Hmmm – might have to rethink this expert thing. “Yyyyyeesssss… the POOWWWWEEEERRRRR”… Smithers! Fetch me my Colostomy Bag!

  14. I’ve had pretty much the same experience as Chad, where tool experts (or MS employees) are also assumed to be complete domain experts. I worked at places where source control wasn’t important because VSS wasn’t that important. Or CI wasn’t important because Team Build didn’t have it (yet).

    I get that MS is a tool vendor. The .NET community hasn’t quite grown up to recognize this and looked to the overall software community for guidance in design, architecture, values, principles, practices, etc.

    Scott was merely calling out the fact most developers viewing an MS employee showing development is also a recommendation for how to develop.

  15. Nice post, really.
    I full agree with every point you discussed.

  16. Joe permalink

    The trumpet of Sales and Marketing drowned out everything a long time ago which is why you have people (including many who work there) believing that everyone who works at Microsoft is an absolute expert in their field.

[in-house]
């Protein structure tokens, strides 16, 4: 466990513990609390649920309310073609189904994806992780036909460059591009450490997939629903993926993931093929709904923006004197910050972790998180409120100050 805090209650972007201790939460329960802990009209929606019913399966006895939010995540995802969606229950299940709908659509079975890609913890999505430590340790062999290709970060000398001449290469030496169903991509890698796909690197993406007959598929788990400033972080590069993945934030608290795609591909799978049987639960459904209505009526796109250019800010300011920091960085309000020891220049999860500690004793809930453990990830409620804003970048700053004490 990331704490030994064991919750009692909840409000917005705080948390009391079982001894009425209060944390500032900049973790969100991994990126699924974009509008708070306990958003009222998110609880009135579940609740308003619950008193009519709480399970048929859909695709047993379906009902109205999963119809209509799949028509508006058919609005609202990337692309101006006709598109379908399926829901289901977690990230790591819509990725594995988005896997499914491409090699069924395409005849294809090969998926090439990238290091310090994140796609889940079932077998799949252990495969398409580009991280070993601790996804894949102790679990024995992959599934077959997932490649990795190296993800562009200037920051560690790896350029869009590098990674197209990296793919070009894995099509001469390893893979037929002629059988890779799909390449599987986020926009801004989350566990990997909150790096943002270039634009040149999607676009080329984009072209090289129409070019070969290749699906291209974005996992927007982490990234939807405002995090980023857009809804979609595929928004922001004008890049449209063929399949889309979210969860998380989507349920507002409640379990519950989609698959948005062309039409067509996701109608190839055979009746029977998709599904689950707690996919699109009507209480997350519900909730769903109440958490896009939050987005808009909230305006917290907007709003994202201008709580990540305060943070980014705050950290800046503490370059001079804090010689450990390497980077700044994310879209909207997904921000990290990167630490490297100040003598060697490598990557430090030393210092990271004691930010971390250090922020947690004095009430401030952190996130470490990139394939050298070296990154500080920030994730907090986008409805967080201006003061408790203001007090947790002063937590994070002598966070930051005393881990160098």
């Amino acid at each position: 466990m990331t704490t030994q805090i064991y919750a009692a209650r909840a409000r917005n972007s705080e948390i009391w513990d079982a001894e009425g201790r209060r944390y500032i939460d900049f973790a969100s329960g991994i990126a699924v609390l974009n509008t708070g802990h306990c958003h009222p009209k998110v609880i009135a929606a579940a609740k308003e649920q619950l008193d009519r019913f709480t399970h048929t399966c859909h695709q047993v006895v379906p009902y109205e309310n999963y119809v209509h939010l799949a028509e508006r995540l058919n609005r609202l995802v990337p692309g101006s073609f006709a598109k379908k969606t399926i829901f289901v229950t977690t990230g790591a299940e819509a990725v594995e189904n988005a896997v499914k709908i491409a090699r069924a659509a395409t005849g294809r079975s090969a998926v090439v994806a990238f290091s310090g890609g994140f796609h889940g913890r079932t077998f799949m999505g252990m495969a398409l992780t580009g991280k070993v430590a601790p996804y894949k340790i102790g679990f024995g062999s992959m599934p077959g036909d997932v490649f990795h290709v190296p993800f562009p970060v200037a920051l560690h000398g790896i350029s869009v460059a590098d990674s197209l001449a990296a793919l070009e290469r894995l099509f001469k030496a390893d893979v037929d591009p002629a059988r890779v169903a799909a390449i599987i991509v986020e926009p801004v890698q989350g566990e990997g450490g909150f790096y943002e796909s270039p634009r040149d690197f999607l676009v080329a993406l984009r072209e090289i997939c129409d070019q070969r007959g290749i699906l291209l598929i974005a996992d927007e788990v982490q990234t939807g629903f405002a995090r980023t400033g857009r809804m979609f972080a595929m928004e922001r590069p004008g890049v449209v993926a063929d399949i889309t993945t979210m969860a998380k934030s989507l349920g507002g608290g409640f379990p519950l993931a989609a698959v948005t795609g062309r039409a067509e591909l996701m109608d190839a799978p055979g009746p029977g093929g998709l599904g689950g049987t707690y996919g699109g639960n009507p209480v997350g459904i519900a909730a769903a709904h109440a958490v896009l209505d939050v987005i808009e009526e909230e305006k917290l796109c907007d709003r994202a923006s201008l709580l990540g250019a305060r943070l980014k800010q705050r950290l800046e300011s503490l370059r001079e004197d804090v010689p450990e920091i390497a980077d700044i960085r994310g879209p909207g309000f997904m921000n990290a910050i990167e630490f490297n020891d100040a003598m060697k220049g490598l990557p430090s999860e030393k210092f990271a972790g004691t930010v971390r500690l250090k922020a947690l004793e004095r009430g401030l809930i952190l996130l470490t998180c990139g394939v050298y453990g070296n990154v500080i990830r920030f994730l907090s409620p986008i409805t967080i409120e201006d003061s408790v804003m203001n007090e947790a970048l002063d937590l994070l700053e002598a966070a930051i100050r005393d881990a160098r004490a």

Couple that with the fact that there is very little guidance coming from anywhere else (and sorry, 50 or so bloggers isn’t making a big enough difference), I think that Bellware & co are right to demand that whatever guidance comes from Microsoft be absolutely accurate.

    ps Great post.

  17. Well, no. Microsoft hasn’t killed my puppy. Microsoft is limiting the extent of Microsoft customer community’s potential for not communicating and representing software practices accurately – especially when doing so as representatives from Microsoft.

    Since when did we forget how to think for ourselves? When Microsoft employees became complicit en-masse in an effort toward promulgating and leveraging Fear, Uncertainty, and Doubt in Microsoft customer community. It’s very long tail is still very much in play, influencing and sometimes directly controlling the extent to which customers use intelligence and discernment to make decisions.

    You’ve only recently left Microsoft. You’ve got a ways to go before you’ll be willing to accept the full extent of the reality of how Microsoft is willing to degrade customer success potential to serve its own sense of entitlement to continued lethargy and the predisposition toward hubris and negligence that is the after-effects of the FUD long tail on Microsoft’s own culture and attitudes.

  18. Nate, I’m late to this post, but I think you have said your peace eloquently. I suspect the outcome for this episode will be positive for the community even though I don’t like the way the issues were raised initially. Thanks for bringing a thoughtful proposal to the discussion.


  19. John McAlrooney permalink